It's the hidden side of hospitals that make local manufacturers thrive. Some specialize in surgical gowns; others, syringes.
For ProMedica, it's carts. Steel carts.
Last year, ProMedica, one of just a handful of medical manufacturers in Hillsborough County, saw its revenues jump by one-fifth to $3-million, says general manager Duff Lang.
Selling more carts is one thing. But ProMedica is planning for faster growth now that it has teamed up with another Tampa Bay medical company.
Together, ProMedica and Medical Technology Systems Inc. of Clearwater developed a cart that combines inventory controls and computers to help nurses track medications. Shriners Hospital for Crippled Children is putting the cart through its paces in a live hospital setting.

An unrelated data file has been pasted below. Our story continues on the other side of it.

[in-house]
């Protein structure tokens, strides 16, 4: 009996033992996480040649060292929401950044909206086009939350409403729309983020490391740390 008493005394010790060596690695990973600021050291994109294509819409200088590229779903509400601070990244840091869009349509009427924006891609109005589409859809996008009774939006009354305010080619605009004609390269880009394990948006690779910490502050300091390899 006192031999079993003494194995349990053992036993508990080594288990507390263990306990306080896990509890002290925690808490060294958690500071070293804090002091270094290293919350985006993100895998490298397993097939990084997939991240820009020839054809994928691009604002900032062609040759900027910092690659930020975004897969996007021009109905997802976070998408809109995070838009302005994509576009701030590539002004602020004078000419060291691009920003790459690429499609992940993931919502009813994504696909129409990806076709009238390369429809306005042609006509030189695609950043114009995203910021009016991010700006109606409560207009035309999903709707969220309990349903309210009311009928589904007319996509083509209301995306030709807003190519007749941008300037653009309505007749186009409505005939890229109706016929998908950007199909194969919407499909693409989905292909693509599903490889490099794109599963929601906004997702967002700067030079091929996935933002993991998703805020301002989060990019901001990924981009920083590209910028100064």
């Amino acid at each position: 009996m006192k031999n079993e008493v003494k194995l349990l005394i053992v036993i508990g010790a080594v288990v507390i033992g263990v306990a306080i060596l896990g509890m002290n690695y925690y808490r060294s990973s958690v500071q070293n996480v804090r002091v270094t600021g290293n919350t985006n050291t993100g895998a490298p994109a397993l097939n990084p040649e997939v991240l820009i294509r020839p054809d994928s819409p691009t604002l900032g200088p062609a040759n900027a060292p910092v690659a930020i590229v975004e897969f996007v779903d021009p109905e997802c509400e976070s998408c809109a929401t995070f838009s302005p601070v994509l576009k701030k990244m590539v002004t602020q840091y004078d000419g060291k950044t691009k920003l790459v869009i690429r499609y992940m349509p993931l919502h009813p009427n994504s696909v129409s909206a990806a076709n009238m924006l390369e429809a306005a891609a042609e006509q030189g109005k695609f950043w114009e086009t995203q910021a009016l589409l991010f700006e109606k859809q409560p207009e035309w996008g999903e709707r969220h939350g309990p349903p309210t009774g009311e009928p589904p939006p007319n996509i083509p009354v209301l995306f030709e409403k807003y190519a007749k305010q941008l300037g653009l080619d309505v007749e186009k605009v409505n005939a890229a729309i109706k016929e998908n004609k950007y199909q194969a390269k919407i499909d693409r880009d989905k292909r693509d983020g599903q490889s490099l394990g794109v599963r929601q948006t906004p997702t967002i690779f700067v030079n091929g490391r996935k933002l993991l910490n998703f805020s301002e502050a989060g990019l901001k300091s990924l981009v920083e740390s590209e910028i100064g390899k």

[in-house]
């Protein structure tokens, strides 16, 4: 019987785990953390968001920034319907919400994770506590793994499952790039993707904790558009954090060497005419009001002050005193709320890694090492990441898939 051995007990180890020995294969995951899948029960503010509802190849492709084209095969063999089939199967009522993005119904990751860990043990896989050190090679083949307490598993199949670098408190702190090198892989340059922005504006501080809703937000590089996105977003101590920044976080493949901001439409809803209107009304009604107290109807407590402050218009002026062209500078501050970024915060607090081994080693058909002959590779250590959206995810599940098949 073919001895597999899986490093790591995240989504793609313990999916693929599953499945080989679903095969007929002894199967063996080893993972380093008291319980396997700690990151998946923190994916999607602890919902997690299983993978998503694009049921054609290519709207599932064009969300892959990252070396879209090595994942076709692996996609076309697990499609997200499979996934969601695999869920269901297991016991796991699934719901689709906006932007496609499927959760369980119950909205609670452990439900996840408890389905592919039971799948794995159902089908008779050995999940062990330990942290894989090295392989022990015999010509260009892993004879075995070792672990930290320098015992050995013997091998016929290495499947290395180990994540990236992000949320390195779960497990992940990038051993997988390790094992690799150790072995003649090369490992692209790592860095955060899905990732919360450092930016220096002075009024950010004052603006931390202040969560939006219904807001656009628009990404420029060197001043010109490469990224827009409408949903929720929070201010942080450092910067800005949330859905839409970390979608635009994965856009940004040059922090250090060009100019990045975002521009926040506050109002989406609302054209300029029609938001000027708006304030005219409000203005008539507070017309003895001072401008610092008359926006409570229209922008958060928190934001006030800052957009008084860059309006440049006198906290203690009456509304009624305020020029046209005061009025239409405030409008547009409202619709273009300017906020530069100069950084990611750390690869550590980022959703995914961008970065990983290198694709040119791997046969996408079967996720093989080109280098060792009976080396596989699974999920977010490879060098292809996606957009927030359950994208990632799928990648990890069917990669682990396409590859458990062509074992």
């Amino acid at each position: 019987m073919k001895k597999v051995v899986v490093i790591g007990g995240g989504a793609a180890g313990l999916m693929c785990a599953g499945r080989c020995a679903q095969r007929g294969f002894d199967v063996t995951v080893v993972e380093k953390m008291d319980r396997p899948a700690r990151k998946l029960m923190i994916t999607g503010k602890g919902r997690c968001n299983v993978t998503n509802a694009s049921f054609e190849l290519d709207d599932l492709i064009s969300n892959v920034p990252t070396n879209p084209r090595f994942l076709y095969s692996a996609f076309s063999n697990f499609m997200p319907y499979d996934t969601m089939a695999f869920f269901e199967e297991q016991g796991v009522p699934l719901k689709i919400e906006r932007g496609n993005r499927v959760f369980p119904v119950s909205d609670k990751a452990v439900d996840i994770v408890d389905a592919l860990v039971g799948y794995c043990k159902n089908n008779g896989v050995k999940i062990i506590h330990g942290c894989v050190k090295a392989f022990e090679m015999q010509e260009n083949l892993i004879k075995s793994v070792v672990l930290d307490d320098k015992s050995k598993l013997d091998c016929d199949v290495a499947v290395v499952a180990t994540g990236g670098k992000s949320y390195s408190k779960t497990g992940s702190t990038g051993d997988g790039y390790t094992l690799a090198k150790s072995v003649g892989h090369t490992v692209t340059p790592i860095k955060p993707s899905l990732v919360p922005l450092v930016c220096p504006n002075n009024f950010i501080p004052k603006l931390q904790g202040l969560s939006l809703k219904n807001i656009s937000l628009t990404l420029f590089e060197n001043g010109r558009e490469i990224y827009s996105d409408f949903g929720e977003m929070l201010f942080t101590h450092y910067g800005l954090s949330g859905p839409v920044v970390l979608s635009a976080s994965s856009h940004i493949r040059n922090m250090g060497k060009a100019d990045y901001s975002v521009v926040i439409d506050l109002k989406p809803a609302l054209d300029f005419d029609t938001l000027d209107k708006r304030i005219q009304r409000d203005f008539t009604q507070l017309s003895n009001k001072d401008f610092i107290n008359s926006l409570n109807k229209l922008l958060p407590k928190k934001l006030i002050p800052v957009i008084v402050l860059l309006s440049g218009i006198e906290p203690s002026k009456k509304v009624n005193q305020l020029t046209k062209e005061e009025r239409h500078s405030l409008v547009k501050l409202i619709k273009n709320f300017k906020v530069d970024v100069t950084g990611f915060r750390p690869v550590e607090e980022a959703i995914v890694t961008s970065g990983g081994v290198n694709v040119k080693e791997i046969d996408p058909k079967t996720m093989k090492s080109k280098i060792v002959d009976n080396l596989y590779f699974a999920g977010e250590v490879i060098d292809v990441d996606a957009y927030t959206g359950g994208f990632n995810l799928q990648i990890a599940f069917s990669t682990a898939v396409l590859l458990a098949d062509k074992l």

Working with other local manufacturers to design new products and testing them in local hospitals is one way the medical manufacturing industry has grown stronger, says William Castoro, director of the St. Petersburg/Clearwater Economic Development Council.
Does Lang agree?
"Absolutely," he says. "The design, the prototypes and the production can all be done right here."
For example, it took only two weeks from the first discussion with Medical Technology for ProMedica to produce the first working model of the cart. That, Lang says, would be impossible for clients that have fly engineers into town to look over a design change.
ProMedica was founded six years ago. It has thrived without using the few benefits that Hillsborough County gives manufacturers, such as vocational training. That's because its relatively small work force of about 60 people is made up of experienced welders. Lang says ProMedica doesn't need entry-level welders coming out of school.